Golems are service accounts set to run as the admin who created them. The admin is probably still on the job, and uses the golem to do his bidding. Unfortunately, that probably means that the admin has his password set to never expire, and audit logs are filled with logins from this admin account too numerous to track. Banish the golem by prohibiting admins from using their own accounts for services, and by enforcing password expiration on all users.
Having trolls on your network can be a horrible experience. They tend to grumble and groan, and whenever possible, incite riots. A single delayed email becomes “the firewall is blocking all my messages!” A website that is blocked becomes “the Internet is down!” And anytime you do anything, the troll second guesses and states for all to hear that he wouldn’t have done it that way. If you cannot banish them to under their bridges, show them the light of day!
Worse than the troll is the ogre, who like an onion has many layers. These layers include all the steps you have to go through to get approval to do anything-like patching, changing firewall rules, deploying new systems, etc. Ogres of old like to eat humans, while modern day ogres like to crunch bones while going through change control processes!
Ghouls are programs, full of undocumented code, upon which your business depends. These line of business apps delight in consuming the flesh of sysadmins who must keep them running no matter what the cost, where each and every task may depend upon folklore handed down from the previous sysadmin, and troubleshooting depends on a lucky guess.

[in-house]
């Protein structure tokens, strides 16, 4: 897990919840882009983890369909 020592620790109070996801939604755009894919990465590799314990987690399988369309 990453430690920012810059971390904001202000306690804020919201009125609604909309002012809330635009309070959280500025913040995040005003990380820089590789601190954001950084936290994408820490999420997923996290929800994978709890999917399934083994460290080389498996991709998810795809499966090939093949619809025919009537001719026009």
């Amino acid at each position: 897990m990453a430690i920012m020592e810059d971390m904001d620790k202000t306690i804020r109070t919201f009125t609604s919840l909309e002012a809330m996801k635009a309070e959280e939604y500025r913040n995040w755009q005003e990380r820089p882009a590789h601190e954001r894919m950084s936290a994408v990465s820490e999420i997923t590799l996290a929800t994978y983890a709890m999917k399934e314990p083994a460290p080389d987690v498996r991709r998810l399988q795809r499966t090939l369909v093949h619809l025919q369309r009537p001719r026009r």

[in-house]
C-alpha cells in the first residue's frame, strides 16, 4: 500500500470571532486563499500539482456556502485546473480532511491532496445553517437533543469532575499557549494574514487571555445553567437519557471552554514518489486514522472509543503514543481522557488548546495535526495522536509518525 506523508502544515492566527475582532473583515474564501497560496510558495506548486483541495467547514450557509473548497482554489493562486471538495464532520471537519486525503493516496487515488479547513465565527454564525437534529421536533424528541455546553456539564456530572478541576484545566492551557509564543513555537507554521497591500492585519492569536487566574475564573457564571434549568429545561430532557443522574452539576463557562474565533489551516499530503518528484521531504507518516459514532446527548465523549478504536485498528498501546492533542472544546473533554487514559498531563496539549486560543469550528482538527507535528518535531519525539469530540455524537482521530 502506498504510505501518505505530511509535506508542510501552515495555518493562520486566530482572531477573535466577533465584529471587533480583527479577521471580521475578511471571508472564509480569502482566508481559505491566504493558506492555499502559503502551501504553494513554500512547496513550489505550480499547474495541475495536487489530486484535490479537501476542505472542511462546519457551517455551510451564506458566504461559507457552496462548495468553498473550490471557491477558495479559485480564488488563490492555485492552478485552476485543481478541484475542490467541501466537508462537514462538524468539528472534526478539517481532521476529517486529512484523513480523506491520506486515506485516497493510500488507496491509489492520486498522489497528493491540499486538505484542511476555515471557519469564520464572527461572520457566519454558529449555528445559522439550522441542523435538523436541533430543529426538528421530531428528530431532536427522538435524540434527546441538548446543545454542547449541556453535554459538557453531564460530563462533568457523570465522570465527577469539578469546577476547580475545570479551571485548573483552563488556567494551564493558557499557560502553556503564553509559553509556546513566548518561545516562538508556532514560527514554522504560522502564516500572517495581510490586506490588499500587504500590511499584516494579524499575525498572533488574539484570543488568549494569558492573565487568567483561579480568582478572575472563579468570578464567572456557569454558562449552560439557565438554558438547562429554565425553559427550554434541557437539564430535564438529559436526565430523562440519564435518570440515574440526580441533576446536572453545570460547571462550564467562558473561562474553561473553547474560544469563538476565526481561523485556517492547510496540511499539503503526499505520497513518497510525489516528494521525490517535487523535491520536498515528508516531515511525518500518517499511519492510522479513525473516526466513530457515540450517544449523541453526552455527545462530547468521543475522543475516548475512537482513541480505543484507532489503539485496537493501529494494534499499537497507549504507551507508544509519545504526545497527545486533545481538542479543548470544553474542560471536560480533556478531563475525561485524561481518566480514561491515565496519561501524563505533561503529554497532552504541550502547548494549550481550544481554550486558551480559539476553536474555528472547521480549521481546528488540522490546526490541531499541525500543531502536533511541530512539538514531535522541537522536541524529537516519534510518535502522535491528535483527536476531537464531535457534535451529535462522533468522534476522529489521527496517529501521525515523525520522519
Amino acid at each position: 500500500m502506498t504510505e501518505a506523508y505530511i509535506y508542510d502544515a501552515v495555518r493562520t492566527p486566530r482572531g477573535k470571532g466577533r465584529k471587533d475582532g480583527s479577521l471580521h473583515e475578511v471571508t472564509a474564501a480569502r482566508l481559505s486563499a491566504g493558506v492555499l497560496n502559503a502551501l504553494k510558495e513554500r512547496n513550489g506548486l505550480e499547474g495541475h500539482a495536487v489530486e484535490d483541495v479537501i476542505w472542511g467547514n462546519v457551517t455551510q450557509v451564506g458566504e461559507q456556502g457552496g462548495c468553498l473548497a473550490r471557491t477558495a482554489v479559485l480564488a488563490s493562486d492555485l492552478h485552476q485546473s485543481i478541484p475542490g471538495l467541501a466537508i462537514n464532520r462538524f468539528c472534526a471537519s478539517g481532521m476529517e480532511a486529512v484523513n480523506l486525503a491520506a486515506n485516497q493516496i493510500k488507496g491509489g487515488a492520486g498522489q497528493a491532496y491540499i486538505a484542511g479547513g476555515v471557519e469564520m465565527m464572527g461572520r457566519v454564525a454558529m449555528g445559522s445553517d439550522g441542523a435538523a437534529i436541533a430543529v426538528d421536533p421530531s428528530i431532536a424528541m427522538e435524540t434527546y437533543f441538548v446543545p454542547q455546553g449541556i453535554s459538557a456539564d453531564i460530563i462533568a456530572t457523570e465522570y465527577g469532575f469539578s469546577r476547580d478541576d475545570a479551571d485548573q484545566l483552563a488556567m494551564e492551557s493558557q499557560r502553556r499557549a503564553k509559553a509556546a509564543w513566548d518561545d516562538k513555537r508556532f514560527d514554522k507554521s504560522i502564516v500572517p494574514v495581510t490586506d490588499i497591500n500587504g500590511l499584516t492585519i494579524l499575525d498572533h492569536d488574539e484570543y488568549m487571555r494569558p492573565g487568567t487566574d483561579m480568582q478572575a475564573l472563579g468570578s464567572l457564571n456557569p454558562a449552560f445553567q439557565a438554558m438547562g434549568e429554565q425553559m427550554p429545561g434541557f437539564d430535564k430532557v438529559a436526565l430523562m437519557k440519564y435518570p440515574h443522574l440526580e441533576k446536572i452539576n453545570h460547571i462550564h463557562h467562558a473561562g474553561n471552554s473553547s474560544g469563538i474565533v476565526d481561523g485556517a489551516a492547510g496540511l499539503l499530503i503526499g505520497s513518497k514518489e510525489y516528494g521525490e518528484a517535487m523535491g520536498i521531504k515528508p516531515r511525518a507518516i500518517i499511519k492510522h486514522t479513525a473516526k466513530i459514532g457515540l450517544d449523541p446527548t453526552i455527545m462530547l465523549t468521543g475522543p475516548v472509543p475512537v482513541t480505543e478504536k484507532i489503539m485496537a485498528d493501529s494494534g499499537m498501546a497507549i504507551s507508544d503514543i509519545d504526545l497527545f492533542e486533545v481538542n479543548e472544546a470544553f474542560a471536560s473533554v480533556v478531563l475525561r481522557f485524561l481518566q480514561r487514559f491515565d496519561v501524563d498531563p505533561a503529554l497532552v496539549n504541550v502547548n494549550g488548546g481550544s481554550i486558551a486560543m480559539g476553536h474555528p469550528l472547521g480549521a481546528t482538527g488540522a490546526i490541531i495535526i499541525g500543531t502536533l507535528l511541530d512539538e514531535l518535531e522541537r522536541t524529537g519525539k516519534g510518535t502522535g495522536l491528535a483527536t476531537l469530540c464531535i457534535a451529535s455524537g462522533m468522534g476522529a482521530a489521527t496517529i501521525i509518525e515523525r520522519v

Entities from another world, aliens disguise themselves as BYOD devices. Unmanaged, often unseen, and completely beyond your control, users nevertheless want to believe that they can do everything using these visitors from beyond, and that you can just ‘figure it out!’ Where are the MIB when you need them?
The Fae are mythical spirits from another plane of existence. They manifest on your network as old ACLs on your firewall that can channel evil from the NeverNever through to the unsuspecting server that is reusing the ip.addr of a predecessor. If you want to keep fairies out of your network, make sure that when a server is taken down, all ACLs related to it are removed, and check your firewalls regularly to be sure all rules are still relevant.
We have all encounters unknown errors that cannot be reproduced. Users call up regularly complaining about an error, but they never take a screenshot and they always click through it, and when you try to see it first hand, their machines behave flawlessly. Congratulations! You have found a system plagued by gremlins! Whatever you do, don’t feed them after midnight!
In certain mythologies, hellhounds guard the gates to the underworld. On your network, hellhounds guard whatever it is that stands between you and getting something working. Hellhounds can take on many forms, including host-based firewalls, network firewalls, bad name resolution, incorrect permissions, invalid credentials, conflicting DLLs, missing dependencies, etc. While you can use salt to hold them at bay, it is almost impossible to kill them and eventually they will come back to plague you again!